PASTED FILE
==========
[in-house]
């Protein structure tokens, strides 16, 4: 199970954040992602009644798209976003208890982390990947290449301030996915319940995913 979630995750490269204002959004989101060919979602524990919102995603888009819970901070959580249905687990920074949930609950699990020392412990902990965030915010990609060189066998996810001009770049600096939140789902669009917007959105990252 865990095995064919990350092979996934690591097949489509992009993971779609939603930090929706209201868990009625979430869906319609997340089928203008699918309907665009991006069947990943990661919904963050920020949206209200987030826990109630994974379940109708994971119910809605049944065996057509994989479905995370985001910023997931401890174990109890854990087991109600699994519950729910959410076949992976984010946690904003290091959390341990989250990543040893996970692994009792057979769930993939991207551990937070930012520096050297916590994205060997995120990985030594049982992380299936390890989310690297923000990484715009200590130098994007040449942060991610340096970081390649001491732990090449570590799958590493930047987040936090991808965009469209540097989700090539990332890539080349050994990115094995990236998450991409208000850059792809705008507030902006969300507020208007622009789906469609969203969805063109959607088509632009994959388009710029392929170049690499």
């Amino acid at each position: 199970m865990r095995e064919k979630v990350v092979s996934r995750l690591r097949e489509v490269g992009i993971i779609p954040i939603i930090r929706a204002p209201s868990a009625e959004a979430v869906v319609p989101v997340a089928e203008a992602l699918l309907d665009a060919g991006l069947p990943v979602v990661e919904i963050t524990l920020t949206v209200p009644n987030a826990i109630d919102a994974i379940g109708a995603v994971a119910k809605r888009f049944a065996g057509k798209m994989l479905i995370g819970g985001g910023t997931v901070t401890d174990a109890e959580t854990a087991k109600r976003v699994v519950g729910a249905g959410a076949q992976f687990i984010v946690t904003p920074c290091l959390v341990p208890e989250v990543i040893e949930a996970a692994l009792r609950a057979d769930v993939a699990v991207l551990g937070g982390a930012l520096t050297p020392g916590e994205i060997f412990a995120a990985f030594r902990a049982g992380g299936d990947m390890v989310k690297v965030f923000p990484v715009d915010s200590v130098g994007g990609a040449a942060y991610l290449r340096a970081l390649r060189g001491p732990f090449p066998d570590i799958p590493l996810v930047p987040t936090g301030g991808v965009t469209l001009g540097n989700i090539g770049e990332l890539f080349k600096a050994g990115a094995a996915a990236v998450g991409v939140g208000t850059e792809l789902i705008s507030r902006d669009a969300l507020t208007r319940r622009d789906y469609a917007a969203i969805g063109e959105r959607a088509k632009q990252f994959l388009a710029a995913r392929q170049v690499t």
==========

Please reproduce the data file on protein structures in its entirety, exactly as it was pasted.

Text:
[in-house]
């Protein structure tokens, strides 16, 4: 199970954040992602009644798209976003208890982390990947290449301030996915319940995913 979630995750490269204002959004989101060919979602524990919102995603888009819970901070959580249905687990920074949930609950699990020392412990902990965030915010990609060189066998996810001009770049600096939140789902669009917007959105990252 865990095995064919990350092979996934690591097949489509992009993971779609939603930090929706209201868990009625979430869906319609997340089928203008699918309907665009991006069947990943990661919904963050920020949206209200987030826990109630994974379940109708994971119910809605049944065996057509994989479905995370985001910023997931401890174990109890854990087991109600699994519950729910959410076949992976984010946690904003290091959390341990989250990543040893996970692994009792057979769930993939991207551990937070930012520096050297916590994205060997995120990985030594049982992380299936390890989310690297923000990484715009200590130098994007040449942060991610340096970081390649001491732990090449570590799958590493930047987040936090991808965009469209540097989700090539990332890539080349050994990115094995990236998450991409208000850059792809705008507030902006969300507020208007622009789906469609969203969805063109959607088509632009994959388009710029392929170049690499």
């Amino acid at each position: 199970m865990r095995e064919k979630v990350v092979s996934r995750l690591r097949e489509v490269g992009i993971i779609p954040i939603i930090r929706a204002p209201s868990a009625e959004a979430v869906v319609p989101v997340a089928e203008a992602l699918l309907d665009a060919g991006l069947p990943v979602v990661e919904i963050t524990l920020t949206v209200p009644n987030a826990i109630d919102a994974i379940g109708a995603v994971a119910k809605r888009f049944a065996g057509k798209m994989l479905i995370g819970g985001g910023t997931v901070t401890d174990a109890e959580t854990a087991k109600r976003v699994v519950g729910a249905g959410a076949q992976f687990i984010v946690t904003p920074c290091l959390v341990p208890e989250v990543i040893e949930a996970a692994l009792r609950a057979d769930v993939a699990v991207l551990g937070g982390a930012l520096t050297p020392g916590e994205i060997f412990a995120a990985f030594r902990a049982g992380g299936d990947m390890v989310k690297v965030f923000p990484v715009d915010s200590v130098g994007g990609a040449a942060y991610l290449r340096a970081l390649r060189g001491p732990f090449p066998d570590i799958p590493l996810v930047p987040t936090g301030g991808v965009t469209l001009g540097n989700i090539g770049e990332l890539f080349k600096a050994g990115a094995a996915a990236v998450g991409v939140g208000t850059e792809l789902i705008s507030r902006d669009a969300l507020t208007r319940r622009d789906y469609a917007a969203i969805g063109e959105r959607a088509k632009q990252f994959l388009a710029a995913r392929q170049v690499t």